Executive Briefs: August 2003
Richard Clarke on Security Policy
Clarke, the former White House special adviser for cyberspace security, says neither the public nor the private sector have done enough to protect the nation's telecom and information technology systems against terrorist attack. The critical factor for companies: articulating and sticking to a clear security policy.
Jonathan Zittrain on Trade-Offs
Harvard Law School professor Zittrain says the law of diminishing returns applies to corporate IT security. CIOs should present security to the business side as a business case: How much security are you willing to pay for?
Marc Rotenberg on Privacy
Rotenberg, executive director of the Electronic Privacy Information Center, warns that we are building an architecture of electronic surveillance that may be hard to dismantle after the policies put into place following Sept. 11 expire in two years.
Bruce Schneier on Backlash
Security consultant, cryptographer and author Schneier says that every day we face invasive, pointless and simply annoying procedures supposedly designed to protect our security. Do we have any recourse?
Trends: Re-engineering Redux
By Marcia Stepanek
In the 1980s, companies re-engineered for globalization. A decade later, they retooled to incorporate the Internet into sales and operations. Now companies are beginning to restructure themselves again, this time to bolster security amid rising new threats from cyberspace and new demands from Washington for information security. Executive Editor Marcia Stepanek with reporter Debra D'Agostino and freelance writer Erik Sherman take a look at the state of corporate security two years after the World Trade Center attacks, size up the research and talk to dozens of experts, CIOs, CSOs and business leaders to see what it takes to win the war against cyber-crime. Can we keep up the fight amid budgetary pressures, lack of cohesive security strategies, an explosion of software security holes and the rapidly rising sophistication of would-be attackers? Some companies, like Motorola and Bank of America, say yesbut even they're having a tough time of it. Also featured is a sidebar on the sometimes rocky relationship between the new corps of CSOs and the CIOs they work with, and a discussion about the difficult trade-offs that some companies face when seeking to boost their overall security.
Whiteboard: How to Improve Your IT Security Policy
By Gary Lynch and Karen Avery
Most CIOs have security policies, but few can claim they work. Ignorance, resistance, inconsistent execution and poor enforcement are leaving companies vulnerable. How can CIOs make their policies more effective, and win the active support of management and staff? Gary Lynch and Karen Avery of Booz Allen Hamilton show how to use the Six Sigma method, pioneered by the quality movement, to overcome these problems. This whiteboard also can help CIOs identify whether their new policies are having an impact.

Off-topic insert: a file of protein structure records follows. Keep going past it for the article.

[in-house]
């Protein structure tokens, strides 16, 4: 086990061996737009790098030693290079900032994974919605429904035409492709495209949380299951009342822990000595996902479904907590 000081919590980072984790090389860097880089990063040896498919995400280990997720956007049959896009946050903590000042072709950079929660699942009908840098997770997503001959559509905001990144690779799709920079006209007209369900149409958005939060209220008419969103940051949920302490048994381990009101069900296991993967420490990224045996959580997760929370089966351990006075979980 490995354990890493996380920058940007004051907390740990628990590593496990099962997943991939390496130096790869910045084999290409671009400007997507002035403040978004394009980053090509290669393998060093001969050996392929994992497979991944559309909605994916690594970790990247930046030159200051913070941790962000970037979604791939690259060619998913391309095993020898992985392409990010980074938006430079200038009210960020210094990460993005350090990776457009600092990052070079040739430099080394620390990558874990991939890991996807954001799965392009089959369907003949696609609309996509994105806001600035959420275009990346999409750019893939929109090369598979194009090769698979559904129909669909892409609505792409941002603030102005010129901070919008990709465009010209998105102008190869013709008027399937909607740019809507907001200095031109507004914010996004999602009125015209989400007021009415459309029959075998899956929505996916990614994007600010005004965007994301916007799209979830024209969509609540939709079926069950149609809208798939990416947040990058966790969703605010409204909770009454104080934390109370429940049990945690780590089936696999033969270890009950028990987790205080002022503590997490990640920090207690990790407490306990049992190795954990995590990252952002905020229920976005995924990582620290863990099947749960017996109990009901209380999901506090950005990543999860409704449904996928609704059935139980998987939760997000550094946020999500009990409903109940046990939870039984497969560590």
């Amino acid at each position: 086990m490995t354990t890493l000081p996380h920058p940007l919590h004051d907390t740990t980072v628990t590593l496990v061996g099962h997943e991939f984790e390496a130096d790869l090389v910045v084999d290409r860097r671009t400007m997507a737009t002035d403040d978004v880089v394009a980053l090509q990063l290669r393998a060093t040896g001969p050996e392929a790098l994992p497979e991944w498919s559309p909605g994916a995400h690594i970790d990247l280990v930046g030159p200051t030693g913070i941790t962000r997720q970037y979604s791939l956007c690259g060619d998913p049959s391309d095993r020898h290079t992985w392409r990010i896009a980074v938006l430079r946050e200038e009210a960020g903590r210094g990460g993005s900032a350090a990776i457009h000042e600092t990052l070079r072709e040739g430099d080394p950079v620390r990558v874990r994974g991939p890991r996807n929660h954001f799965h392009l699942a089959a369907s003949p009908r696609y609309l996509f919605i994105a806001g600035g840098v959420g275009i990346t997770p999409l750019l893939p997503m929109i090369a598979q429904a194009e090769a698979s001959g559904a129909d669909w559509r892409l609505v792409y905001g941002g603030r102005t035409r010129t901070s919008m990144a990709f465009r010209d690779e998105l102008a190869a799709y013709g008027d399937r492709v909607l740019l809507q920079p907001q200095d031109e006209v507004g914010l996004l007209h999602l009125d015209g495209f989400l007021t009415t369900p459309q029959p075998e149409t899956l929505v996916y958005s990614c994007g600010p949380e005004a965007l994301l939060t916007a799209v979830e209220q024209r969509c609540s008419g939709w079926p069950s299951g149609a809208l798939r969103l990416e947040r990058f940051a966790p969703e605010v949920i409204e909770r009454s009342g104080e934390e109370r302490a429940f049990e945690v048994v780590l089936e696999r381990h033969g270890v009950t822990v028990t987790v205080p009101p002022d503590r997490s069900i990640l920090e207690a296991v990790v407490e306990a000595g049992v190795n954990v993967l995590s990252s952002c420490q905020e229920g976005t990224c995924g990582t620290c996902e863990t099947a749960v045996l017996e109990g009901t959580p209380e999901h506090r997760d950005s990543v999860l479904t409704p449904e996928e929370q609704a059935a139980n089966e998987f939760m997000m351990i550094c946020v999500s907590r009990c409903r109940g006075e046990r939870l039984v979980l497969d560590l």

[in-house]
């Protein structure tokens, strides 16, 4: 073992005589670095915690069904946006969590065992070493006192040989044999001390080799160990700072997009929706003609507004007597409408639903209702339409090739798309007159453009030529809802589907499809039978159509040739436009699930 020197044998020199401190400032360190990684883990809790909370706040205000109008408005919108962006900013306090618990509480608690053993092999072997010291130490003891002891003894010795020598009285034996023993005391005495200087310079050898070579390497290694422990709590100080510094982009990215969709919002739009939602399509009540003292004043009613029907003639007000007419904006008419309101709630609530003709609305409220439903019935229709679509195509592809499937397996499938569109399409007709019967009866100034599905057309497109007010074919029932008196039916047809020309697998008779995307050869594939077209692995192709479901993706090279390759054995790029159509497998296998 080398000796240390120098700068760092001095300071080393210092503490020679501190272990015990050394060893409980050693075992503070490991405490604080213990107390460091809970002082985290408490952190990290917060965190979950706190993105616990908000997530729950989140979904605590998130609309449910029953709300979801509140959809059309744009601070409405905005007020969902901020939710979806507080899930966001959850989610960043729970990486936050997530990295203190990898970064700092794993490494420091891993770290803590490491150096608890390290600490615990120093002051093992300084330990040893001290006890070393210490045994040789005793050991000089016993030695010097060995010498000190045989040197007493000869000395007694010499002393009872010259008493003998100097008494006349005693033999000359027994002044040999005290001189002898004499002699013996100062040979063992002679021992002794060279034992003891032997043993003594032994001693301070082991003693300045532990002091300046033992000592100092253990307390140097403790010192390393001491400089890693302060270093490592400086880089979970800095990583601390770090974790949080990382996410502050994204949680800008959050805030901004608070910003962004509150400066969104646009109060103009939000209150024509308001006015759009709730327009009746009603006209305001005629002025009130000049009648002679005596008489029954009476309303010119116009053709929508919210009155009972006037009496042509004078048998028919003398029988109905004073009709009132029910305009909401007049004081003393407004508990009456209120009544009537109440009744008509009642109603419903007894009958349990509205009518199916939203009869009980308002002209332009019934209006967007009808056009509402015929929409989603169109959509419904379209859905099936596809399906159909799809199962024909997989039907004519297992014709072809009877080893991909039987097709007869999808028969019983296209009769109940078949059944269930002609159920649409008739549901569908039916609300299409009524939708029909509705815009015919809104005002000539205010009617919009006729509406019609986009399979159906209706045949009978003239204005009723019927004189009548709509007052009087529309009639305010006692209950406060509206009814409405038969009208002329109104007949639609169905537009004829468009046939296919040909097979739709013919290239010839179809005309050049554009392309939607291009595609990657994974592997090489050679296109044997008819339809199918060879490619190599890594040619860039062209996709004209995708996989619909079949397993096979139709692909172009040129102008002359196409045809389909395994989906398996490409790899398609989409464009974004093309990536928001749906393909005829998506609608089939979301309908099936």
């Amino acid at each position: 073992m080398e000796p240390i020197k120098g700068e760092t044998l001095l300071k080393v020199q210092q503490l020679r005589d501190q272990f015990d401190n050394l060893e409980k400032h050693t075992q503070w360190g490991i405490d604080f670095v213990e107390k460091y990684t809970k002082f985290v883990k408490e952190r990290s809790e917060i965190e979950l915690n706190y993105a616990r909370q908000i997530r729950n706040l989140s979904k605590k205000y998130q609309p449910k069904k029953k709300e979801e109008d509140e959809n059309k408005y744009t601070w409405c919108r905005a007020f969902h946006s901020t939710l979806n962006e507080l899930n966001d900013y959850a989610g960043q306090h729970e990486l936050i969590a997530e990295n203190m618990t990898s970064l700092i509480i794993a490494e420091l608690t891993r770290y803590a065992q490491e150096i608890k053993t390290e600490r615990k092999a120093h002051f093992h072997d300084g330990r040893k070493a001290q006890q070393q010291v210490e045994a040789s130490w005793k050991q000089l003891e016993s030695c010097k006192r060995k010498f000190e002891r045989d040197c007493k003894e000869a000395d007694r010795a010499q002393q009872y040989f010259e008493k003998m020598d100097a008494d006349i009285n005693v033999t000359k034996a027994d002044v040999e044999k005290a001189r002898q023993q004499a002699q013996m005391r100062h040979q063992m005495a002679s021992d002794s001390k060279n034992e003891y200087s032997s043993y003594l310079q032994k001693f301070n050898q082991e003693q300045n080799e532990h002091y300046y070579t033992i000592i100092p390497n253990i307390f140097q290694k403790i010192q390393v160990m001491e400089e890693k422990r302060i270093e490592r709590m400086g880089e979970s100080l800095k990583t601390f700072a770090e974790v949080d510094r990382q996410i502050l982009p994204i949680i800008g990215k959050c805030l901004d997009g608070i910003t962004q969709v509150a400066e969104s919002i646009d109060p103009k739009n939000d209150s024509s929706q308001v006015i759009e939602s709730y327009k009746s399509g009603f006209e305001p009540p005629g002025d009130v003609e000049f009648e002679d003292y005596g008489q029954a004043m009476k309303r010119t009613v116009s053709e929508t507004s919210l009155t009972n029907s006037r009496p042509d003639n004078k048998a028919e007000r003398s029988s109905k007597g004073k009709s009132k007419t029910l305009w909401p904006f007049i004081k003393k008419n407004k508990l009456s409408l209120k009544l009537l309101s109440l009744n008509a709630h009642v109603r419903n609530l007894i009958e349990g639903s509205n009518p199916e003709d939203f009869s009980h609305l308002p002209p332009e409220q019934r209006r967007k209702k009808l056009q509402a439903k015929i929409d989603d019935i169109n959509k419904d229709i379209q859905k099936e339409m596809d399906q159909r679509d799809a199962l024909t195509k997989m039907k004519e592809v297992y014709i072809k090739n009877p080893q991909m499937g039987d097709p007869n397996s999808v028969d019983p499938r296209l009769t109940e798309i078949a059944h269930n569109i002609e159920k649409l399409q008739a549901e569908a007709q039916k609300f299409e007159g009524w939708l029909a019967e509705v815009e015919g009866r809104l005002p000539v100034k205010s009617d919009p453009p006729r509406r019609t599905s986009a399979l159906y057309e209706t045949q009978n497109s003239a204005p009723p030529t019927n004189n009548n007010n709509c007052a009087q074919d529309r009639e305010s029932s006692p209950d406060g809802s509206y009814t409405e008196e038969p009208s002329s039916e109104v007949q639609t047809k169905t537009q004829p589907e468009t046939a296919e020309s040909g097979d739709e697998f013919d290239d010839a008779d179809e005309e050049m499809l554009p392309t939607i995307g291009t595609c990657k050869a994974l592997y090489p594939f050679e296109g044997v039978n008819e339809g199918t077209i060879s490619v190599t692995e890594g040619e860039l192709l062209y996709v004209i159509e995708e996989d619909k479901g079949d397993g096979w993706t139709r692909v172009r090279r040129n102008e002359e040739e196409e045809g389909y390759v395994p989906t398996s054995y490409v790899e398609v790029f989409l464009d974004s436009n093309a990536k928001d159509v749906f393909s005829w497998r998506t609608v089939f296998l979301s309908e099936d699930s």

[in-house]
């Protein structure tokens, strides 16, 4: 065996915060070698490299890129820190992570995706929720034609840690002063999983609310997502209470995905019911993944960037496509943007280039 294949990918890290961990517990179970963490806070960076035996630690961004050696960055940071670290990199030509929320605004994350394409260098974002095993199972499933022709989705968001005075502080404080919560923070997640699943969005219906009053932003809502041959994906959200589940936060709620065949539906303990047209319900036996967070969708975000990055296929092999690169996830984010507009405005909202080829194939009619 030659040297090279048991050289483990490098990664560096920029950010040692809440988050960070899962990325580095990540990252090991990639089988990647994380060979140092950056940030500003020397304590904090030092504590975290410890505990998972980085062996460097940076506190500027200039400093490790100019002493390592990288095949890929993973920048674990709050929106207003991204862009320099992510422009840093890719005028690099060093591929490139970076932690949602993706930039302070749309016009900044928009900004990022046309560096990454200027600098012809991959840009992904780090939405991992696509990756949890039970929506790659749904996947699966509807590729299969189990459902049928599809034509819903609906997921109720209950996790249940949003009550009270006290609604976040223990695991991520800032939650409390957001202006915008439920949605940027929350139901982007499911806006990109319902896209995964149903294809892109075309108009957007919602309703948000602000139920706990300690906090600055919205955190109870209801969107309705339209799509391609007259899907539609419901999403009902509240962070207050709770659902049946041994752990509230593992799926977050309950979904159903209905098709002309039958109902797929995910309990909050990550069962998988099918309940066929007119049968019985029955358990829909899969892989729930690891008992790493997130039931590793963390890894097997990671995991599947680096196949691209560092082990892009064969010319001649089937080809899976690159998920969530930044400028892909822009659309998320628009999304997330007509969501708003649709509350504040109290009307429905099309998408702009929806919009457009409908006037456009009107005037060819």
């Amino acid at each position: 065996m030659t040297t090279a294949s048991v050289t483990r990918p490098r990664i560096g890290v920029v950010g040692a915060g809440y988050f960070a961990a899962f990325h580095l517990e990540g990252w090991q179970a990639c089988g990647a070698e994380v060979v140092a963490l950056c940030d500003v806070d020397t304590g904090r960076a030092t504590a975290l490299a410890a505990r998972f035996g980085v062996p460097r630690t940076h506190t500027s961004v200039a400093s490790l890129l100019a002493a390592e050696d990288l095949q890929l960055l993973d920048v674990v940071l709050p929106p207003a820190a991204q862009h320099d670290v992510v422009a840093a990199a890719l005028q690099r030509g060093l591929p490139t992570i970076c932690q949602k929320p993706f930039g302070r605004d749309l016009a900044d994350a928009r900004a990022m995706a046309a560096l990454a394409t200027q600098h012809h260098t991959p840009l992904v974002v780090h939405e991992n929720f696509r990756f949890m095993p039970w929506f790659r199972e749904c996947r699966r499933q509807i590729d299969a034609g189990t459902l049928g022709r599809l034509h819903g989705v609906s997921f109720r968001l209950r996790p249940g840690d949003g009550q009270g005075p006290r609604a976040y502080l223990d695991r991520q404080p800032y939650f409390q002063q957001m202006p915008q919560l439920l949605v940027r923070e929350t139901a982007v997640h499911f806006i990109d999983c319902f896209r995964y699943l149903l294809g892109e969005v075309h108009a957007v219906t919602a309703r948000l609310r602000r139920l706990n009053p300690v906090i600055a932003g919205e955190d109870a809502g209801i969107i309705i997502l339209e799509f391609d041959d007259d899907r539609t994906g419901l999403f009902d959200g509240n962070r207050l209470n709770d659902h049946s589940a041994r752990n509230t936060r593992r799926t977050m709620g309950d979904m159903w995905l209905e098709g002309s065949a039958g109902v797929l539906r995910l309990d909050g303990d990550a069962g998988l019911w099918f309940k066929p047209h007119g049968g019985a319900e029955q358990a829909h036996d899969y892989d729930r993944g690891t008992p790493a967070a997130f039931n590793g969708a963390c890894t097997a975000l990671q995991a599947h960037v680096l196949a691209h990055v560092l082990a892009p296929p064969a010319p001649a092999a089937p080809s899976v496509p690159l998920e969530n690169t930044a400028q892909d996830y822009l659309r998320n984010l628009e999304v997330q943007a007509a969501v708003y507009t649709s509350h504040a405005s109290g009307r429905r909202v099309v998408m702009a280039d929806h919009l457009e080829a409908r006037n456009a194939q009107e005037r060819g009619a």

Research: Managing Security
By the editors of CIO Insight
More than 90 percent of the 606 IT executives surveyed for this month's CIO Insight survey claimed their domestic security measures are adequate, yet more than 40 percent of these same executives expect their spending on IT security to rise. Meanwhile, the percentage of companies with information security and business continuity plans has not increased significantly since a year agoit's still hovering at about 80 percent and 75 percent, respectively, and IT executives still complain about the difficulty of educating employees about security and enforcing security policy. Clearly, the results are mixed. But now more companies are taking a rational, risk-management approach to security.
Strategic Technology: Complying with Sarbanes-Oxley
By Gary A. Bolles
In the 12 months since the passage of the Sarbanes-Oxley Act in July 2002, corporations both public and private have been put through a wrenching exercise in self-examination, and it's not over yet, says Contributing Editor Gary A. Bolles. However, the role of information technology in improving the accuracy and guaranteeing the results of financial reports remains hazy. Companies must put more time into defining and refining how their business processes feed into their financial reports before they throw more technology at the problem. CIOs must first make sure they understand the reporting process clearly enough to be able to attest to the accuracy of their systems.
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